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St Michael’s First ANZACs – Syd Duchesne

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William Sydney Duchesne is one of 55 names listed on the Honour Board memorial in St Michael’s Wollongong, of those who gave their lives during World War One.

Syd Duchesne died on the very first day of the Gallipoli landing, April 25, 1915.

His parents lived in Crown St, Wollongong. His brother, George, also served during the war, enlisting on 2 February 1916, the year after Syd’s death. One of George’s sons, David, went on to become an Anglican Minister, who served at Dapto parish, among other postings.

One of the daughters, Joan, subsequently born to Syd’s sister, Annie, still attends St Michael’s today. So there continues to be a personal connection to our church family. 

This is something of Syd Duchesne’s story, mainly drawn from the superb work at Illawarra Remembers, supplemented by The Spirits of Gallipoli.

William Sydney Duchesne was born on 25 May 1894 to Edwin James and Edith Rachael Duchesne in Waverley, Sydney. He was known as Syd to the family. He spent his early years in Summer Hill and was educated at Fort Street Model School. Syd played breakaway for the Manly Juniors Rugby Union team. 

He’d trained with the Waverley Cadets, and when war broke out in August 1914, he was studying military science. With this experience, Syd immediately applied for a commission with the A.I.F and was appointed as 2nd Lieutenant in the 1st Battalion (1 Brigade, 1 Division) on 3 September 1914. There was a short training period in Sydney’s west until mid-October. Duchesne’s unit then sailed from Sydney to Egypt.

Daily training was carried out from 7.30am to 4.30pm in Egypt. During this time, Syd wrote letters to his family. A moving extract of the transcript of what appears to be his last letter home is supplied at the end of this article.

The ANZAC contingent was transported to Lemnos Island after leaving Egypt in early April. There they joined other elements of the assembled Mediterranean Expeditionary Force (army and naval) in final preparations for the assault on the Gallipoli Peninsula. The evening before the landing, General Birdwood addressed the unit and gave assurance of success in the coming campaign. Three days rations and three-hundred rounds of ammunition were distributed to each soldier and they went to bed at 10pm.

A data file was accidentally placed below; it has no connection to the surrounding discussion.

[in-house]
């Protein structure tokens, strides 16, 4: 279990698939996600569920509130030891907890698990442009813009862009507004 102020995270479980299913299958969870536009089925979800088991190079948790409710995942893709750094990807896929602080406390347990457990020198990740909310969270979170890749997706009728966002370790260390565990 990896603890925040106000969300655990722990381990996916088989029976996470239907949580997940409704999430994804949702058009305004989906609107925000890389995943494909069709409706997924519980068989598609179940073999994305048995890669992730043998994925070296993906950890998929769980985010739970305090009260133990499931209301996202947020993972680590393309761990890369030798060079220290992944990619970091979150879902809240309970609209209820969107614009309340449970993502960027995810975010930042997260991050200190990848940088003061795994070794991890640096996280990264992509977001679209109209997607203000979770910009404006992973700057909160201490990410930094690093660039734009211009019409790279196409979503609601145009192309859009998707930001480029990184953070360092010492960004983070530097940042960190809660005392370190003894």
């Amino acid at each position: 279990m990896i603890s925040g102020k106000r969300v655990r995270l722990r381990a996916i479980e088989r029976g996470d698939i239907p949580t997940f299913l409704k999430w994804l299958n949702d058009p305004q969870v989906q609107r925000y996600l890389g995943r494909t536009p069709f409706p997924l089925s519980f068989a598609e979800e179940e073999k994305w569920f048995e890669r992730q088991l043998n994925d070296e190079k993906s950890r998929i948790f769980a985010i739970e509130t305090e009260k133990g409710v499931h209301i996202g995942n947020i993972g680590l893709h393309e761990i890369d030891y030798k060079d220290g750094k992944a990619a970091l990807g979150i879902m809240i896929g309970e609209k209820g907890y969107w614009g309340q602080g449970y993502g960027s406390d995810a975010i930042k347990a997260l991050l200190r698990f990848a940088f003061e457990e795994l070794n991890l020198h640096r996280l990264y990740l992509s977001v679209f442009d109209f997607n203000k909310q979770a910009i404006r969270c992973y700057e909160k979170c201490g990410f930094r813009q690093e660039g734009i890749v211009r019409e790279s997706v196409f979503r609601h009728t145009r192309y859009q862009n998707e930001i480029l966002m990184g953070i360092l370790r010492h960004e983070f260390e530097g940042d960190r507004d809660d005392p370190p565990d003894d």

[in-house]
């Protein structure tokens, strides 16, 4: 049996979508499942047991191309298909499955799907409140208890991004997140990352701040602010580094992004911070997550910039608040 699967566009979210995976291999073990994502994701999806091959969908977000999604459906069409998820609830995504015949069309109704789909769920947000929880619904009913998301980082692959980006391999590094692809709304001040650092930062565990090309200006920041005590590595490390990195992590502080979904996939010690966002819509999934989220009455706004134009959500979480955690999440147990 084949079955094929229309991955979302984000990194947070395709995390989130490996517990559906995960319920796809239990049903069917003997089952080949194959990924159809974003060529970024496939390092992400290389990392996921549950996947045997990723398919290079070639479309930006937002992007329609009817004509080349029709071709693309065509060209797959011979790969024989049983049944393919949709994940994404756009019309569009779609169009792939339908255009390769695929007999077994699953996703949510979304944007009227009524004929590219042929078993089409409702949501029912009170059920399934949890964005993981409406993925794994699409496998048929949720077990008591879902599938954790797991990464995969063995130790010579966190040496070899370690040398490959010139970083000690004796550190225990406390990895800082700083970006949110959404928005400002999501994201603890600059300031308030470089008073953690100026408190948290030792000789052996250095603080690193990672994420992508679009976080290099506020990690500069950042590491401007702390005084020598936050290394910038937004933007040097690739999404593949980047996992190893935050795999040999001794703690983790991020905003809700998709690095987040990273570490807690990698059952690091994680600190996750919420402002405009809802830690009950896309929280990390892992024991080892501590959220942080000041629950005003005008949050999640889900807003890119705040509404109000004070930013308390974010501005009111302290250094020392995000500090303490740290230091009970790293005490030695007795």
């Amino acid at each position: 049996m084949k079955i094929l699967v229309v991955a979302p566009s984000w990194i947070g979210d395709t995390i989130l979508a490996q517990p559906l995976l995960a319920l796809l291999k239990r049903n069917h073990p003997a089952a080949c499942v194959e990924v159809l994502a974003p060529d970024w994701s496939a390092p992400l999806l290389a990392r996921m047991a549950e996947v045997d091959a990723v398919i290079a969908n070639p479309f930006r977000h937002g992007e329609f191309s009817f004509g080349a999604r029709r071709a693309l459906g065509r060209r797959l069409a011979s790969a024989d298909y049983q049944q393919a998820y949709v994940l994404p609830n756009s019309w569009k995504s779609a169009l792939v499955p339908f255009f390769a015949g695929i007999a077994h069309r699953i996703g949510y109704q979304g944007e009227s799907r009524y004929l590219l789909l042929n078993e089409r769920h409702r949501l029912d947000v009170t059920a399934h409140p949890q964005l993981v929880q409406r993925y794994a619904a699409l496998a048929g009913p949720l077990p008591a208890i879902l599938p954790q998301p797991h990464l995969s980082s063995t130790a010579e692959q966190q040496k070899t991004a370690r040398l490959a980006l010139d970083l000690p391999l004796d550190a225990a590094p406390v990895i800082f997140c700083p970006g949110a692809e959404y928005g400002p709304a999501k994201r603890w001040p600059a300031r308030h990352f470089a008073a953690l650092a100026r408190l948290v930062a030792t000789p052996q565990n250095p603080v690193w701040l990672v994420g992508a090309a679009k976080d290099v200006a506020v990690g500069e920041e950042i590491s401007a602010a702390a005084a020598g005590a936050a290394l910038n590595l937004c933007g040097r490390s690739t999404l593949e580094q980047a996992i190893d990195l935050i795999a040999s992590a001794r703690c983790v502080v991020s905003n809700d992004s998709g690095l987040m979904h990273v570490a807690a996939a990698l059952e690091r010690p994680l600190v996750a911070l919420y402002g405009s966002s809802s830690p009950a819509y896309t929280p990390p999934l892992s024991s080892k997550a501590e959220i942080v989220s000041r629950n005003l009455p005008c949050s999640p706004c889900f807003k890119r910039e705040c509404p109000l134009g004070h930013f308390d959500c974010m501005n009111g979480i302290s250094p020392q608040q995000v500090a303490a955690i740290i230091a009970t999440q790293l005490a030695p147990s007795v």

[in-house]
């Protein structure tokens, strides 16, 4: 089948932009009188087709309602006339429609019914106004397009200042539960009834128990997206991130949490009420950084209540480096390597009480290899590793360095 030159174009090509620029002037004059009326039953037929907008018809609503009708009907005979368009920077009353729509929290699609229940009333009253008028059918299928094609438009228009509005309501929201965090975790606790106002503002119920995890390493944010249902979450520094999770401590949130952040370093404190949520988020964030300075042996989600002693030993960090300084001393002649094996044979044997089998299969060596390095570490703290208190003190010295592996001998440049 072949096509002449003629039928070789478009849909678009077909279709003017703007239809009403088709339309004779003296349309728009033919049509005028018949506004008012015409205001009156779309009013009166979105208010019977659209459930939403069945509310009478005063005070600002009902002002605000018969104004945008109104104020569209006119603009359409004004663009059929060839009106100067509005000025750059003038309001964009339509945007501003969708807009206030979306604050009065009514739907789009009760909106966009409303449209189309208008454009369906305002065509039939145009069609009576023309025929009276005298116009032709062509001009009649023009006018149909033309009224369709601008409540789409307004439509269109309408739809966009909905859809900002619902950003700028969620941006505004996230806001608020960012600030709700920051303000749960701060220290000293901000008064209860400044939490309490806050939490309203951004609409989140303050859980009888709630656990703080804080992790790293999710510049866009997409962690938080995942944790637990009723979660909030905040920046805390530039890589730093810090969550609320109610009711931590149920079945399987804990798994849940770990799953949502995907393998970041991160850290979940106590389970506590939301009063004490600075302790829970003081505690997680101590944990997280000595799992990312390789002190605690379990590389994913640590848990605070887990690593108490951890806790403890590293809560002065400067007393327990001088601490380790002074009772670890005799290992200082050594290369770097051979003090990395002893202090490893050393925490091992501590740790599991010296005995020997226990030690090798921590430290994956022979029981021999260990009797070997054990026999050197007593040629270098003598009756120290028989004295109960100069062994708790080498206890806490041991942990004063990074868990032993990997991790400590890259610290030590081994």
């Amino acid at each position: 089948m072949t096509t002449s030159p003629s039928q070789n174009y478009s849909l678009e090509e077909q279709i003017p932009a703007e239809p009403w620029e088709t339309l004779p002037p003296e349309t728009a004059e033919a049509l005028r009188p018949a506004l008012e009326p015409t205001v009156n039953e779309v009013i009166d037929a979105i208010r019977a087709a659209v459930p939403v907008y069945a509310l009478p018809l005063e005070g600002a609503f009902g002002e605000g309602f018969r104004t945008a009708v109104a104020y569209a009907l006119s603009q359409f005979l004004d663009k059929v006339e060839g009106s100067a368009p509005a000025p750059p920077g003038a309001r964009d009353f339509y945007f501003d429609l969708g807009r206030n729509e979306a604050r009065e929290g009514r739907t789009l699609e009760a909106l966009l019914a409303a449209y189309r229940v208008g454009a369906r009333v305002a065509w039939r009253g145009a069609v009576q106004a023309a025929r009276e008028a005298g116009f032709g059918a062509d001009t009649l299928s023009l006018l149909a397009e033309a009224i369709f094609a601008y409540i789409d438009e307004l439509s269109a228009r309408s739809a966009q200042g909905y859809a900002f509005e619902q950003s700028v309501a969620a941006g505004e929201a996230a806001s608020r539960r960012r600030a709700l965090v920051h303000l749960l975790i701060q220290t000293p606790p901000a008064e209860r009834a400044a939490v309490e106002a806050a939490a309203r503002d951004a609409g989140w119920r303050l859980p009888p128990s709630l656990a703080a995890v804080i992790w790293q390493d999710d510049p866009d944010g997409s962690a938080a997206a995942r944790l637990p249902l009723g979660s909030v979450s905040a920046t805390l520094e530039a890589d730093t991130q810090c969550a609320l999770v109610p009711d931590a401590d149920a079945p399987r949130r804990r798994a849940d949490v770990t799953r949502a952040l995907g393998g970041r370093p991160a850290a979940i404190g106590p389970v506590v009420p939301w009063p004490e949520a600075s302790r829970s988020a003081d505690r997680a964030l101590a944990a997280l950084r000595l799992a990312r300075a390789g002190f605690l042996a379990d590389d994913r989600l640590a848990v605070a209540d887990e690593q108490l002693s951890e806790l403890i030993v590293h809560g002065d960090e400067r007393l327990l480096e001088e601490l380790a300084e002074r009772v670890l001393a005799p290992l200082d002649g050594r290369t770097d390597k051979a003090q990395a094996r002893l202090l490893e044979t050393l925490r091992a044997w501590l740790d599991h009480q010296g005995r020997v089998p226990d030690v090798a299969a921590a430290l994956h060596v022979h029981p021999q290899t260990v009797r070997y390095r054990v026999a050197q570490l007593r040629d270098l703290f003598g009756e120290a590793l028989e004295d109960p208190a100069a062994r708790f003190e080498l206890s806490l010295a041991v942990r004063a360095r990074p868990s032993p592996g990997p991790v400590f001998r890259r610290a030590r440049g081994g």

On 25 April, at early dawn, the attack commenced. The 1st Battalion were in the third wave, landing at Hell Spit without a loss at 7:40am.

The Battalion waited on the beach and received orders to reinforce those already engaged in a desperate struggle for the strategically vital high ground known as Baby 700.

Starting at 11:00am, Duchesne with the Australian troops attacked the heights. Five times the hill was taken and five times the Australians were pushed back. It was during this battle that Syd fell. He was killed at the age of 20, one month before his 21st birthday on 25 April, 1915.

The letter to his parents (signed ‘Alex R McQueen, 1st Batt’) regretting the loss of their dear son, “such a promising officer”, also explained, “I regret to that I can give you no information as to his last moments only he was too game and went on in front shouting to his men to come on, all at once word was passed along the line that Lieut Duchesne was down”. McQueen reports one witness suggesting Syd died instantly when he was shot, which if so, he considered a blessing.  

The hill, which Syd Duchesne fought for and died to win, remained with the Turks for the rest of the campaign. His body was never identified. However, Duchesne’s identity disc was recovered and returned to Syd’s father in 1920.

After the end of the war, the unburied bodies on the battlefields behind Turkish lines were recovered and buried. The inscription at Baby 700 Cemetery, Gallipoli, Turkey reads:

“Duchesne. Lt William Sydney 1st Bn Australian Inf. Killed in action 25th April 1915. Son of Edwin James and Edith Rachael Duchesne of Crown St, Wollongong, New South Wales. Native of Sydney.”

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